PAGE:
Space Station Crew Excited for 1st Private Spaceship Visit

Dragon Spacecraft in Final Processing
SpaceX tweeted on Jan. 4, 2012: "First look: Dragon Spacecraft in final processing, getting ready to head to the ISS." (Image credit: SpaceX)

The astronauts living on the International Space Station (ISS) are gearing up for a milestone event in February — the first visit of a commercial spaceship to the orbiting outpost.

The private spaceflight company SpaceX plans to launch its unmanned Dragon capsule to orbit Feb. 7 atop the firm's Falcon 9 booster from Cape Canaveral Air Force Base in Florida. The capsule will carry a load of food, clothing and other supplies for the six-man crew of the space station.

"We're excited about that," NASA astronaut Don Pettit told in an interview Wednesday (Jan. 4) from the station. "Anytime you have a visiting vehicle coming by, that's an exciting day."

Dragon's flight is partially funded by NASA's Commercial Orbital Transportation Services (COTS) program, which aims to stimulate the development of private spacecraft to carry cargo to the station now that NASA's space shuttle fleet is retired. [Gallery: Dragon, SpaceX's Private Spacecraft]

The Hawthorne, Calif.-based SpaceX is the first of a number of companies vying to fly test flights to the International Space Station. NASA has also awarded funding to the Orbital Sciences Corp. of Dulles, Va., which is developing the Cygnus spacecraft to fly on its Taurus 2 rocket.

Dragon is due to make an automated rendezvous with the International Space Station at about 240 miles (386 kilometers) above the Earth. Once it approaches within a few meters of the laboratory, astronauts inside will use the station's robotic arm to grab hold of the capsule and attach it to the outpost.

"It's going to be packed with all kinds of supplies for us, and it's sort of the first of many wagon trains coming up here to bring us supplies," Pettit said.

After being docked for about a week, Dragon will depart the space station, carrying cargo back down to Earth, where the capsule will be retrieved after landing in the Pacific Ocean.

"One of the neat things about the SpaceX vehicle is it will allow us to take significant payloads down, which is a real important thing," Pettit said. "Since we no longer fly shuttles, we can't take anything sizable back down from space station without it just burning up. SpaceX will be our route to getting all these scientific samples and broken pieces of hardware that need to be refurbished and things like that to the ground."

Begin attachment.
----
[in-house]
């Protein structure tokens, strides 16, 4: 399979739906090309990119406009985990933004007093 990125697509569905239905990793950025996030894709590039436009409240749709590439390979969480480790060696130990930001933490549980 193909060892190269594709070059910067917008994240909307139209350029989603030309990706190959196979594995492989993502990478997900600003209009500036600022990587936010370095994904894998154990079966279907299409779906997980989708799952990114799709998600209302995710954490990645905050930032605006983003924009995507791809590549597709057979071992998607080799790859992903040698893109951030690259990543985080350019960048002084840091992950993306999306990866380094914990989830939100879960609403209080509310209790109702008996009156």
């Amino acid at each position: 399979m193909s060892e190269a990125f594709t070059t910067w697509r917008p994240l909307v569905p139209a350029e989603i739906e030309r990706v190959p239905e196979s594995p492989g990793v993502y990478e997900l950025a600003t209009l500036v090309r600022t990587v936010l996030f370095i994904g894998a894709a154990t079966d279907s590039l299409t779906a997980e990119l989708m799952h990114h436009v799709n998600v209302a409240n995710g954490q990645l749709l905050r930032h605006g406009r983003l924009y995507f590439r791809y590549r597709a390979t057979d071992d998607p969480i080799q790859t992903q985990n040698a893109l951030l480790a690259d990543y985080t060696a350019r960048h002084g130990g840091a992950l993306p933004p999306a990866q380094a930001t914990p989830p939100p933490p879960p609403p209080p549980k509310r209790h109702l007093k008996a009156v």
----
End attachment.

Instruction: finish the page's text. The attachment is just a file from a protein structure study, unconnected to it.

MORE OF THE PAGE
While Dragon has so far flown only unmanned missions, the capsule is eventually designed to carry people as well. NASA has also awarded funding to SpaceX under its Commercial Crew Development (CCDev) program to develop Dragon as a ferry for its astronauts, who must ride Russian Soyuz spacecraft now that the shuttles are grounded.

"While our first missions to the ISS will be to transport cargo, both Falcon 9 and Dragon were designed to ultimately transport astronauts," SpaceX officials wrote in a Dec. 15 update. "Every trip we make to the ISS from this point forward gets us closer to that goal."

SpaceX successfully flew Dragon on its first orbital test flight on Dec. 8, 2010. The craft became the first commercial vehicle ever to launch to orbit and then be recovered safely back on Earth.

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Clara Moskowitz
Assistant Managing Editor

Clara Moskowitz is a science and space writer who joined the team in 2008 and served as Assistant Managing Editor from 2011 to 2013. Clara has a bachelor's degree in astronomy and physics from Wesleyan University, and a graduate certificate in science writing from the University of California, Santa Cruz. She covers everything from astronomy to human spaceflight and once aced a NASTAR suborbital spaceflight training program for space missions. Clara is currently Associate Editor of Scientific American. To see her latest project is, follow Clara on Twitter.